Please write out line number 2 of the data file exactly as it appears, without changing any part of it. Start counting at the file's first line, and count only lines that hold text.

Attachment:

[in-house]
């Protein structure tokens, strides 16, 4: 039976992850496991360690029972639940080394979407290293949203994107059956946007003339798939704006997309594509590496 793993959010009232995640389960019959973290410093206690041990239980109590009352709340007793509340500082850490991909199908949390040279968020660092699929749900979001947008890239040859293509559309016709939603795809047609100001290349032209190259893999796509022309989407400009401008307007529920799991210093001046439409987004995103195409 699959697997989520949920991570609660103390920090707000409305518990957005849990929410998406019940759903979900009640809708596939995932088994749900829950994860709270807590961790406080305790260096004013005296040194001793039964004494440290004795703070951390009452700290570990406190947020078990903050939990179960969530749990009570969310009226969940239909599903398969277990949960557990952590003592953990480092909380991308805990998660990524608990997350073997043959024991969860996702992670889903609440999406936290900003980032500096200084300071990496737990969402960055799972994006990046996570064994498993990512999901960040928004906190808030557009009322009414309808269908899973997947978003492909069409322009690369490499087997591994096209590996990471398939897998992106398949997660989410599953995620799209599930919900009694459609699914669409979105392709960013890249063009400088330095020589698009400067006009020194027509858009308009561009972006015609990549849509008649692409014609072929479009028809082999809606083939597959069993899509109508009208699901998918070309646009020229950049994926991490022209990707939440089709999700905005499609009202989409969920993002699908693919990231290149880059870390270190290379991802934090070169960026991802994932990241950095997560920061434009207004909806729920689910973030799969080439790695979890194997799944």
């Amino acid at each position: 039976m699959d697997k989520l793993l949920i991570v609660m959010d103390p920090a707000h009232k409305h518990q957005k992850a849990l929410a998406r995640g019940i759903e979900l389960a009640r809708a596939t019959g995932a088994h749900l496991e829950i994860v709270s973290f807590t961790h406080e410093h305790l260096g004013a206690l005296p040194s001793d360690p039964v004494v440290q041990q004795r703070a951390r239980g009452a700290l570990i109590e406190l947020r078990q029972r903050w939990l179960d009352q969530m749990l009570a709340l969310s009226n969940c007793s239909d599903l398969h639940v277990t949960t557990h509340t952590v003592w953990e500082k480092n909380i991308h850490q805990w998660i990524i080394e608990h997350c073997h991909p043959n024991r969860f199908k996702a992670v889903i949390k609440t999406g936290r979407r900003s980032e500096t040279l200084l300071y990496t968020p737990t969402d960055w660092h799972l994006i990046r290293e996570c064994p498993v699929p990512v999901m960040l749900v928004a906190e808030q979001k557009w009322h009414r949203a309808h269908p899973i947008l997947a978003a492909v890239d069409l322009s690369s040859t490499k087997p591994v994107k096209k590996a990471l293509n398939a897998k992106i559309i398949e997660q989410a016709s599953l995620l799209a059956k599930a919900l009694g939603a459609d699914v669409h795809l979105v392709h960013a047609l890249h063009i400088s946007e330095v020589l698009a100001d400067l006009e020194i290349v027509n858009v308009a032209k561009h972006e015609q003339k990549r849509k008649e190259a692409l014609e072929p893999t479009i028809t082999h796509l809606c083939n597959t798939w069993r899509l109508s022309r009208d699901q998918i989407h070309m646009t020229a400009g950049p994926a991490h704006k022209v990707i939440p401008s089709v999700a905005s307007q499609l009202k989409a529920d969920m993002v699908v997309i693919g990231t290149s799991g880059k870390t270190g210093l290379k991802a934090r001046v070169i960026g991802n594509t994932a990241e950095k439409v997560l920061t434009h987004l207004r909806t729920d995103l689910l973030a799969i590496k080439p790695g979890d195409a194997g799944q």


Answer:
């Protein structure tokens, strides 16, 4: 039976992850496991360690029972639940080394979407290293949203994107059956946007003339798939704006997309594509590496 793993959010009232995640389960019959973290410093206690041990239980109590009352709340007793509340500082850490991909199908949390040279968020660092699929749900979001947008890239040859293509559309016709939603795809047609100001290349032209190259893999796509022309989407400009401008307007529920799991210093001046439409987004995103195409 699959697997989520949920991570609660103390920090707000409305518990957005849990929410998406019940759903979900009640809708596939995932088994749900829950994860709270807590961790406080305790260096004013005296040194001793039964004494440290004795703070951390009452700290570990406190947020078990903050939990179960969530749990009570969310009226969940239909599903398969277990949960557990952590003592953990480092909380991308805990998660990524608990997350073997043959024991969860996702992670889903609440999406936290900003980032500096200084300071990496737990969402960055799972994006990046996570064994498993990512999901960040928004906190808030557009009322009414309808269908899973997947978003492909069409322009690369490499087997591994096209590996990471398939897998992106398949997660989410599953995620799209599930919900009694459609699914669409979105392709960013890249063009400088330095020589698009400067006009020194027509858009308009561009972006015609990549849509008649692409014609072929479009028809082999809606083939597959069993899509109508009208699901998918070309646009020229950049994926991490022209990707939440089709999700905005499609009202989409969920993002699908693919990231290149880059870390270190290379991802934090070169960026991802994932990241950095997560920061434009207004909806729920689910973030799969080439790695979890194997799944």